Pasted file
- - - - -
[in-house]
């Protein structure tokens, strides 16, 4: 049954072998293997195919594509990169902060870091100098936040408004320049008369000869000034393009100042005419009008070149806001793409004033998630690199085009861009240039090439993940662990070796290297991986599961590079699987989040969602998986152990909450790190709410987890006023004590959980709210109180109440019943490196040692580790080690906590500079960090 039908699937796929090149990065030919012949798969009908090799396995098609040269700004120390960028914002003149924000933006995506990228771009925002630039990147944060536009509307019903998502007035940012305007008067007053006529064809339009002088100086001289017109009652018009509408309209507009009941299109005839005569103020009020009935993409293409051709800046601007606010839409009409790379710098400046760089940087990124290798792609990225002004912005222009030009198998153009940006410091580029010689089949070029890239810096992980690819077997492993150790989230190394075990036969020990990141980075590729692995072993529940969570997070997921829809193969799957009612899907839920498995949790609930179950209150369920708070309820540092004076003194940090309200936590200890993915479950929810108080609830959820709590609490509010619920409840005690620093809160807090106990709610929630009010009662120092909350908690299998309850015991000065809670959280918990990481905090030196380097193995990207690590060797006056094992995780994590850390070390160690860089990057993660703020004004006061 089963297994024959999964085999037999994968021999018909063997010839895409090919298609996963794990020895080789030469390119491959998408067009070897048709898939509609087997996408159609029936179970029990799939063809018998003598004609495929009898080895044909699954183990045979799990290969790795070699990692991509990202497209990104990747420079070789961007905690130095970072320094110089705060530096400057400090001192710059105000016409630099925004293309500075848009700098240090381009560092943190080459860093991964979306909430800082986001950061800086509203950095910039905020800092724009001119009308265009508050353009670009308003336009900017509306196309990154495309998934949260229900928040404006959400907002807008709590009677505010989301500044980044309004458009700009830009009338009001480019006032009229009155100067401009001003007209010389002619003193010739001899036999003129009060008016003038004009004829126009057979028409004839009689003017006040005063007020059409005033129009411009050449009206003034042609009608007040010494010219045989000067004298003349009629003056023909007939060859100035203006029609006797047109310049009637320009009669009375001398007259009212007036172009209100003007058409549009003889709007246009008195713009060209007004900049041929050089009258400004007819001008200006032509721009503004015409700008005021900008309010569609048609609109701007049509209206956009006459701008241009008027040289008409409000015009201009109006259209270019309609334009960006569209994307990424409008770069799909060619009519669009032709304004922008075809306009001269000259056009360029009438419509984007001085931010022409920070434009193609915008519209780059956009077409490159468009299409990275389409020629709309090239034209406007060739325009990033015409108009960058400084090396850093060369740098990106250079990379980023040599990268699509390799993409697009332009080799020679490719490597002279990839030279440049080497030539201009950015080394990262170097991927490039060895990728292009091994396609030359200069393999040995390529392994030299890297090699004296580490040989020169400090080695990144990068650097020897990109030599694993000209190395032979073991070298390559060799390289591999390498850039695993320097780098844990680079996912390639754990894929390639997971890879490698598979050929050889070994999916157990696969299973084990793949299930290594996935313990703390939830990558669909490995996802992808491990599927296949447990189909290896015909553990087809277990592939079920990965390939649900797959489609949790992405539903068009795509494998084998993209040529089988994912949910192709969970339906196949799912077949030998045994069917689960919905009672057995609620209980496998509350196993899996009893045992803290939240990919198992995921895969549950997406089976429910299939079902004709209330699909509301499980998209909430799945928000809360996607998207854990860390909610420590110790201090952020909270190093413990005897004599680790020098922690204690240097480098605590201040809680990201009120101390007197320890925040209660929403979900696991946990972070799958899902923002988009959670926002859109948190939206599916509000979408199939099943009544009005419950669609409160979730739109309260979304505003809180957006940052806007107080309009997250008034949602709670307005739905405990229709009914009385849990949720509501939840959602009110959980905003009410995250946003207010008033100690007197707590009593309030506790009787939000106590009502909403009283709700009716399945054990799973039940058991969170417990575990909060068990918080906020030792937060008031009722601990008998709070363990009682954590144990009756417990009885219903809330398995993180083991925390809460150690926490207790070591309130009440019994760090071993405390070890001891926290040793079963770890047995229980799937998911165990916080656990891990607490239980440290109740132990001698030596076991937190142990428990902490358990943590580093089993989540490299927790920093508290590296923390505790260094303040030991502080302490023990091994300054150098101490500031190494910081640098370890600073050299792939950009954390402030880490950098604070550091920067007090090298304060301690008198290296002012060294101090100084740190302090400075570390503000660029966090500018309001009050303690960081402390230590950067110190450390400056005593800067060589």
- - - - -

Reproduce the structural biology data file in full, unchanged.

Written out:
[in-house]
């Protein structure tokens, strides 16, 4: 049954072998293997195919594509990169902060870091100098936040408004320049008369000869000034393009100042005419009008070149806001793409004033998630690199085009861009240039090439993940662990070796290297991986599961590079699987989040969602998986152990909450790190709410987890006023004590959980709210109180109440019943490196040692580790080690906590500079960090 039908699937796929090149990065030919012949798969009908090799396995098609040269700004120390960028914002003149924000933006995506990228771009925002630039990147944060536009509307019903998502007035940012305007008067007053006529064809339009002088100086001289017109009652018009509408309209507009009941299109005839005569103020009020009935993409293409051709800046601007606010839409009409790379710098400046760089940087990124290798792609990225002004912005222009030009198998153009940006410091580029010689089949070029890239810096992980690819077997492993150790989230190394075990036969020990990141980075590729692995072993529940969570997070997921829809193969799957009612899907839920498995949790609930179950209150369920708070309820540092004076003194940090309200936590200890993915479950929810108080609830959820709590609490509010619920409840005690620093809160807090106990709610929630009010009662120092909350908690299998309850015991000065809670959280918990990481905090030196380097193995990207690590060797006056094992995780994590850390070390160690860089990057993660703020004004006061 089963297994024959999964085999037999994968021999018909063997010839895409090919298609996963794990020895080789030469390119491959998408067009070897048709898939509609087997996408159609029936179970029990799939063809018998003598004609495929009898080895044909699954183990045979799990290969790795070699990692991509990202497209990104990747420079070789961007905690130095970072320094110089705060530096400057400090001192710059105000016409630099925004293309500075848009700098240090381009560092943190080459860093991964979306909430800082986001950061800086509203950095910039905020800092724009001119009308265009508050353009670009308003336009900017509306196309990154495309998934949260229900928040404006959400907002807008709590009677505010989301500044980044309004458009700009830009009338009001480019006032009229009155100067401009001003007209010389002619003193010739001899036999003129009060008016003038004009004829126009057979028409004839009689003017006040005063007020059409005033129009411009050449009206003034042609009608007040010494010219045989000067004298003349009629003056023909007939060859100035203006029609006797047109310049009637320009009669009375001398007259009212007036172009209100003007058409549009003889709007246009008195713009060209007004900049041929050089009258400004007819001008200006032509721009503004015409700008005021900008309010569609048609609109701007049509209206956009006459701008241009008027040289008409409000015009201009109006259209270019309609334009960006569209994307990424409008770069799909060619009519669009032709304004922008075809306009001269000259056009360029009438419509984007001085931010022409920070434009193609915008519209780059956009077409490159468009299409990275389409020629709309090239034209406007060739325009990033015409108009960058400084090396850093060369740098990106250079990379980023040599990268699509390799993409697009332009080799020679490719490597002279990839030279440049080497030539201009950015080394990262170097991927490039060895990728292009091994396609030359200069393999040995390529392994030299890297090699004296580490040989020169400090080695990144990068650097020897990109030599694993000209190395032979073991070298390559060799390289591999390498850039695993320097780098844990680079996912390639754990894929390639997971890879490698598979050929050889070994999916157990696969299973084990793949299930290594996935313990703390939830990558669909490995996802992808491990599927296949447990189909290896015909553990087809277990592939079920990965390939649900797959489609949790992405539903068009795509494998084998993209040529089988994912949910192709969970339906196949799912077949030998045994069917689960919905009672057995609620209980496998509350196993899996009893045992803290939240990919198992995921895969549950997406089976429910299939079902004709209330699909509301499980998209909430799945928000809360996607998207854990860390909610420590110790201090952020909270190093413990005897004599680790020098922690204690240097480098605590201040809680990201009120101390007197320890925040209660929403979900696991946990972070799958899902923002988009959670926002859109948190939206599916509000979408199939099943009544009005419950669609409160979730739109309260979304505003809180957006940052806007107080309009997250008034949602709670307005739905405990229709009914009385849990949720509501939840959602009110959980905003009410995250946003207010008033100690007197707590009593309030506790009787939000106590009502909403009283709700009716399945054990799973039940058991969170417990575990909060068990918080906020030792937060008031009722601990008998709070363990009682954590144990009756417990009885219903809330398995993180083991925390809460150690926490207790070591309130009440019994760090071993405390070890001891926290040793079963770890047995229980799937998911165990916080656990891990607490239980440290109740132990001698030596076991937190142990428990902490358990943590580093089993989540490299927790920093508290590296923390505790260094303040030991502080302490023990091994300054150098101490500031190494910081640098370890600073050299792939950009954390402030880490950098604070550091920067007090090298304060301690008198290296002012060294101090100084740190302090400075570390503000660029966090500018309001009050303690960081402390230590950067110190450390400056005593800067060589």